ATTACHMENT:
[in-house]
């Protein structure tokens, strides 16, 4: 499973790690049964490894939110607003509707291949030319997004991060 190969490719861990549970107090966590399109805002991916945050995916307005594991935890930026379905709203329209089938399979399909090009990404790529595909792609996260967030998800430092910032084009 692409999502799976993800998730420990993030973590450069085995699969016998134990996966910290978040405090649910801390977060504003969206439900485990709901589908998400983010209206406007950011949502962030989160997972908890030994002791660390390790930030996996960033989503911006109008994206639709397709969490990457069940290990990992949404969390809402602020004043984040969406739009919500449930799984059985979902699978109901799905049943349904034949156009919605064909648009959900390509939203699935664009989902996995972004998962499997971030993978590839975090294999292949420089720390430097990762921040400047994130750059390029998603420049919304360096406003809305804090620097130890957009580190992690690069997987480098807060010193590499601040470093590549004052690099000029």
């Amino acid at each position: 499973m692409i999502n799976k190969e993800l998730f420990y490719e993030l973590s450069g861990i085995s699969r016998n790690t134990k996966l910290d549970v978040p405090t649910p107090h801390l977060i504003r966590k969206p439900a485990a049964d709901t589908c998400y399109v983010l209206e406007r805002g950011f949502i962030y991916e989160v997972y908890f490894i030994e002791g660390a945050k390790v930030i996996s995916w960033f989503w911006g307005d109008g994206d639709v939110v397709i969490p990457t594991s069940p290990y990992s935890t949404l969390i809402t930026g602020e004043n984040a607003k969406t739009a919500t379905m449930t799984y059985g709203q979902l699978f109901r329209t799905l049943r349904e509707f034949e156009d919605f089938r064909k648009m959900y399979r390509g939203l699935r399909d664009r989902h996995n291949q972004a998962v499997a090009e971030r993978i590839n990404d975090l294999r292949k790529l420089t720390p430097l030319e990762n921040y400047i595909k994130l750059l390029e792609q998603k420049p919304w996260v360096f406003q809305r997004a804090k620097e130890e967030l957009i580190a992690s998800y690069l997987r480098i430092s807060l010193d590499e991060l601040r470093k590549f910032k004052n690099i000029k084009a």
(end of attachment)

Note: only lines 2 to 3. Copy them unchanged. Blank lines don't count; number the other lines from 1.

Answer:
């Protein structure tokens, strides 16, 4: 499973790690049964490894939110607003509707291949030319997004991060 190969490719861990549970107090966590399109805002991916945050995916307005594991935890930026379905709203329209089938399979399909090009990404790529595909792609996260967030998800430092910032084009 692409999502799976993800998730420990993030973590450069085995699969016998134990996966910290978040405090649910801390977060504003969206439900485990709901589908998400983010209206406007950011949502962030989160997972908890030994002791660390390790930030996996960033989503911006109008994206639709397709969490990457069940290990990992949404969390809402602020004043984040969406739009919500449930799984059985979902699978109901799905049943349904034949156009919605064909648009959900390509939203699935664009989902996995972004998962499997971030993978590839975090294999292949420089720390430097990762921040400047994130750059390029998603420049919304360096406003809305804090620097130890957009580190992690690069997987480098807060010193590499601040470093590549004052690099000029």
């Amino acid at each position: 499973m692409i999502n799976k190969e993800l998730f420990y490719e993030l973590s450069g861990i085995s699969r016998n790690t134990k996966l910290d549970v978040p405090t649910p107090h801390l977060i504003r966590k969206p439900a485990a049964d709901t589908c998400y399109v983010l209206e406007r805002g950011f949502i962030y991916e989160v997972y908890f490894i030994e002791g660390a945050k390790v930030i996996s995916w960033f989503w911006g307005d109008g994206d639709v939110v397709i969490p990457t594991s069940p290990y990992s935890t949404l969390i809402t930026g602020e004043n984040a607003k969406t739009a919500t379905m449930t799984y059985g709203q979902l699978f109901r329209t799905l049943r349904e509707f034949e156009d919605f089938r064909k648009m959900y399979r390509g939203l699935r399909d664009r989902h996995n291949q972004a998962v499997a090009e971030r993978i590839n990404d975090l294999r292949k790529l420089t720390p430097l030319e990762n921040y400047i595909k994130l750059l390029e792609q998603k420049p919304w996260v360096f406003q809305r997004a804090k620097e130890e967030l957009i580190a992690s998800y690069l997987r480098i430092s807060l010193d590499e991060l601040r470093k590549f910032k004052n690099i000029k084009a």